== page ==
The drinks industry has slammed the introduction of new government drinking guidelines, accusing NHS chiefs of colluding with anti-industry lobbyists on a policy that leaves the UK out of step with the rest of Europe and the world.
Under new guidelines, which came in today, the advice on the limit of alcohol men should drink has been slashed by a third overnight, to a maximum of 14 units, bringing them into line with women.
Industry bodies said the advice flew in the face of a significant fall in alcohol consumption and questioned why the chief medical officers, led by Dame Sally Davies, had been able to bring in a policy closely dictated by leading opponents of the alcohol industry, while the industry itself was denied a place at the table.
“20 years after the original guidelines, all labelling advice is out of date overnight. We are disappointed that the guidelines are expected to come in with immediate effect”
“The UK has seen a significant drop in alcohol consumption through the effective working partnership between the government and the drinks industry, including reproducing - voluntarily - CMO guidelines on labels,” said Miles Beale, chief executive for the Wine and Spirit Trade Association (WSTA). “This partnership approach successfully influenced consumer behaviour. Yet 20 years after the original guidelines, all labelling advice is out of date overnight. We are disappointed that the guidelines are expected to come in with immediate effect and that government’s industry partners have not been involved in any consultation.”
Beale added the changes represented a “new international precedent”.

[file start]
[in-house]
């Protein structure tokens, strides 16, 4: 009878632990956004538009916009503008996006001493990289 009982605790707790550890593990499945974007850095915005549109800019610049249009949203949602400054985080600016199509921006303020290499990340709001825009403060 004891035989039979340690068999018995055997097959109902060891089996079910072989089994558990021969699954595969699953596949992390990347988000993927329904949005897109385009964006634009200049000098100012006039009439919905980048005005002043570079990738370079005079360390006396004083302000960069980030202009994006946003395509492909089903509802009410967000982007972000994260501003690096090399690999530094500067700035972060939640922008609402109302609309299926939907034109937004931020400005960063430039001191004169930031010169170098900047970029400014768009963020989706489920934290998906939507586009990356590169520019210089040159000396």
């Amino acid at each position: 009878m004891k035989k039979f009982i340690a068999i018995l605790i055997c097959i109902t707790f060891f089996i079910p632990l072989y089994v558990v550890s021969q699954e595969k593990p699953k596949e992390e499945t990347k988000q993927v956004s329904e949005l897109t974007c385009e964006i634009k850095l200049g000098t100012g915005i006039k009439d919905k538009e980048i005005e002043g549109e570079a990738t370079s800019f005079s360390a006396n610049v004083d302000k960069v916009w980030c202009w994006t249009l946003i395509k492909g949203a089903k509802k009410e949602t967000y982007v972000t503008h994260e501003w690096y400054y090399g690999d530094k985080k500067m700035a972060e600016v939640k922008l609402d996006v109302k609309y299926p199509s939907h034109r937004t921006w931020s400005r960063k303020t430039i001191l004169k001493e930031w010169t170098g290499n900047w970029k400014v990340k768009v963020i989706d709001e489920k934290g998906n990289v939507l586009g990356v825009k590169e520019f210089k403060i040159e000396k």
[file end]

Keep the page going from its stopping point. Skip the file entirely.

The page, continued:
Under the guidelines, UK men are being urged to drink much less than those in Ireland (21.2 units), Denmark (21), New Zealand (19), whereas for men in Spain it is 35.
Of the 37 countries in the world that set alcohol guidelines, 32 clearly distinguish men from women in the advice they give, with only five - Australia, the Netherlands, Albania, Guyana and Grenada - setting the same guidelines for men and women, until now.
“The UK is breaking with established international precedent by recommending the same guidelines for men and women. It also means that UK men are now being advised to drink significantly less than their European counterparts”
Henry Ashworth, chief executive of the Portman Group, questioned why UK men were being singled out for special treatment.
“The vast majority of us - more than four in five adults of us - more than four in five adults - drink within the current lower risk guidelines,” he said. “Guidelines are important because they help people make informed choices about their own drinking so it’s vital that they are trusted and understood by consumers.
“What is surprising is that the UK is breaking with established international precedent by recommending the same guidelines for men and women. It also means that UK men are now being advised to drink significantly less than their European counterparts.”
Several industry sources also criticised the make-up of the guidelines development group, which they said contained a number of individuals with a track record of lobbying for measures such as minimum pricing and for for government regulation instead of a voluntary relationship with the industry.